I am always puzzled by people scoffing at the notion that attacks on our religious liberty are intensifying. They seem either too preoccupied with other aspects of life or are unconvinced that the evidence is compelling enough to warrant concern. That had better change.
Approximately 75 percent of the world’s seven billion people live in countries with either a high level of government restrictions on religion or social hostilities involving religion, up from 70 percent a year earlier, according to a study released Sept. 20 by the Pew Research Center’s Forum on Religion & Public Life. The study rated restrictions on religion to be at “low, moderate, high” or “very high” levels in each nation. While sobering, such reports do not surprise Americans because a free press and social media enable us to hear and read about religious persecution in the rest of the world.
What is so alarming about this particular report is – for the first time since Pew began studying worldwide restrictions on religion – it reveals that the United States is becoming more hostile toward religion. The United States is no longer in the “low” category when it comes to restrictions on religion, but has risen to the “moderate” category, an unprecedented and alarming development. It is not something expected out of a nation founded by immigrants escaping religious persecution who would build a freedom-loving society based on a Judeo-Christian ethic.
“In the year ending in mid-2010, there was an increase in the number of incidents in the U.S. at the state and local level in which members of some religious groups faced restrictions on their ability to practice their faith,” according to the study. “This included incidents in which individuals were prevented from wearing certain religious attire or symbols,” it added. Examples ranged from men unable to wear beards in prison to restrictions on children wearing religious attire in public schools. “The increase also reflects a rise in the number of reported religion-related workplace discrimination complaints,” the study said.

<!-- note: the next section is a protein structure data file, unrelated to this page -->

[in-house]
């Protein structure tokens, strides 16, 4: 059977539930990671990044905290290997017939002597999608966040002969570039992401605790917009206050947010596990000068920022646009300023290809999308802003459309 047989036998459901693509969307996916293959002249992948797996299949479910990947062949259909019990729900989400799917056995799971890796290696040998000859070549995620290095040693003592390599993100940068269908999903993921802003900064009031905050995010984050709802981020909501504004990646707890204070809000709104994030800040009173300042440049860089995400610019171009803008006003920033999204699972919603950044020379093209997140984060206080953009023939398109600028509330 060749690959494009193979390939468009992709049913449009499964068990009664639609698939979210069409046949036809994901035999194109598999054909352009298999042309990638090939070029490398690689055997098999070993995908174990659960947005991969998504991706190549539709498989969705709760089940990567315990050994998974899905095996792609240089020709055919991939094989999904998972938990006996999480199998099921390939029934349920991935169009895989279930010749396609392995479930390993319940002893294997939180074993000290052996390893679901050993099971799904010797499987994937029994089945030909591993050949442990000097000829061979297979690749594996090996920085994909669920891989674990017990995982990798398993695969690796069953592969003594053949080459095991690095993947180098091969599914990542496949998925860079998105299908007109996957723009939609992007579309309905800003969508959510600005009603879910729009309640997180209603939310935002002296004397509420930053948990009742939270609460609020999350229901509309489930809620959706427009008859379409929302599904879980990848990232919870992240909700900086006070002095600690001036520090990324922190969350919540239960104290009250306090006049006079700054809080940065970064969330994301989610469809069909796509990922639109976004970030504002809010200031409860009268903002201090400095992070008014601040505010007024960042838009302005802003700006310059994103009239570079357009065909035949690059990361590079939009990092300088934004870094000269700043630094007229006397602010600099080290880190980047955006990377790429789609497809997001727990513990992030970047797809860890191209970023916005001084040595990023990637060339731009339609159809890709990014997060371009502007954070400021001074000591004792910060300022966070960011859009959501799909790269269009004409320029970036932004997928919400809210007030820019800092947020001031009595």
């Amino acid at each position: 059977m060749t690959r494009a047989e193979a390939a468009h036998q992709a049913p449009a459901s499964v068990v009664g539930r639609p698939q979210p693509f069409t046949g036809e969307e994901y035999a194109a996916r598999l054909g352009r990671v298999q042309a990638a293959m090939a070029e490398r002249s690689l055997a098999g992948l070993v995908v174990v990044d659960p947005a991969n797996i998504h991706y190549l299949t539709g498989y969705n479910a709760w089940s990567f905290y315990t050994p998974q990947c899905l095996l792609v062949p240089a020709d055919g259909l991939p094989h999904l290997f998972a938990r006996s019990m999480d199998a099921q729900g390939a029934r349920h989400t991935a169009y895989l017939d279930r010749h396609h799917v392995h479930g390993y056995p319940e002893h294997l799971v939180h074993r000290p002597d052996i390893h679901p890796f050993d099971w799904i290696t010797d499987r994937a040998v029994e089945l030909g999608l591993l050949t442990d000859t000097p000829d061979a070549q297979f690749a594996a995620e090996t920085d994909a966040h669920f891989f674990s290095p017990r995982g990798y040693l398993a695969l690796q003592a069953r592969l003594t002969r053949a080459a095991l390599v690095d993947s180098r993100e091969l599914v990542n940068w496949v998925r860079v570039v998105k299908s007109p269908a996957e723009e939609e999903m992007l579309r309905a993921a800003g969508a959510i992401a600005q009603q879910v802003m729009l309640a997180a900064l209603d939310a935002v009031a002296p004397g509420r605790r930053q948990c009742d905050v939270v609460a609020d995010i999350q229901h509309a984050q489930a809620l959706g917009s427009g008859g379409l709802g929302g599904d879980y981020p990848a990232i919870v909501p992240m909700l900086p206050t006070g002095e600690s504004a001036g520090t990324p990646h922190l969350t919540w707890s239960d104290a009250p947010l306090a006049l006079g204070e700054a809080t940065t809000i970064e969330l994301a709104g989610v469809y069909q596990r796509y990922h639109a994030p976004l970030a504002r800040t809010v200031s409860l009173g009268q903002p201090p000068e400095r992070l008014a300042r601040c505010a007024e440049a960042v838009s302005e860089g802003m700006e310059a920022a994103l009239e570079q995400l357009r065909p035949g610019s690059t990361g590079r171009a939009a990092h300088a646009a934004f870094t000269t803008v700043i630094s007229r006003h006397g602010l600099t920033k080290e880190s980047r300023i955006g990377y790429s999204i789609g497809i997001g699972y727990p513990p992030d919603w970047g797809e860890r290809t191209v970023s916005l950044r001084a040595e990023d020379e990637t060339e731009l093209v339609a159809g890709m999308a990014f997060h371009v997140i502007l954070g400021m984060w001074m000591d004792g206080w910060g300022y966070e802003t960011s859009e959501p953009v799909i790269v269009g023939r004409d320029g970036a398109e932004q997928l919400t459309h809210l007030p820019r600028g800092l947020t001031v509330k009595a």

Some of the increase in government restrictions on religion included religious groups facing difficulties in obtaining zoning permits to build or expand houses of worship, religious schools or other religious institutions. Such instances occur when cash-strapped local governments target religious entities owning prime property for which the religious entity generates no property tax revenue because of its tax-exempt status. The U.S. Justice Department — in a report marking the 10th anniversary of the passage of Religious Land Use and Institutionalized Persons Act of 2000 — noted that 31 of its 51 land-use investigations from 2000-2010 involved Christian groups, while the bulk of the remaining 20 investigations involved religious minorities. Pressure has grown in recent years for financially troubled European governments to eliminate the church’s tax-exempt status.
How long might it be before such action comes to our shores? It may be closer than we think. American infatuation with radical egalitarian, relativistic philosophy – in which equal outcome trumps equal opportunity – has caused many Americans to view all religions equally, not just in freedom to practice, but in truth claims. In the process religion is being devalued, resulting in greater hostility toward it. A reader’s comment to an Aug. 25 St. Louis Post-Dispatch article captures this idea: “Tax these (Christian churches) Taliban scumbags out of existence.”
Not an election goes by without Southern Baptist pastors getting a threatening letter from Barry Lynn and the liberal Americans United For Separation of Church and State, warning them about any political activity and making them think their tax-exempt status with the Internal Revenue Service could be revoked (I’ll have more to say about this in my next column). In the history of our nation, no church has EVER lost its tax-exempt status because of political activity. Lynn’s scribbling carries no authority, but it does remind us there are those, besides government, who would challenge our religious liberty.
Speaking of the government, ObamaCare is a grave threat to religious freedom. Its mandate requiring religious institutions, like Southwest Baptist University, Hannibal-LaGrange University, the Missouri Baptist Children’s Home and even the Missouri Baptist Convention staff – to provide abortion-causing drugs and possible sterilization in their health insurance coverage for their workers, is a move that would violate their conscience and the teachings of their faith. If the mandate stands, many Christians are prepared to ignore the law and accept whatever punishment the government decrees, including substantial fines or imprisonment.
I urge you to pray, asking God to protect our religious freedom. It is also important to closely examine the candidates running for public office and include their view of religious freedom in your consideration of whether they are worthy of your vote. As the Pew study shows, our precious freedom of religion is slipping away.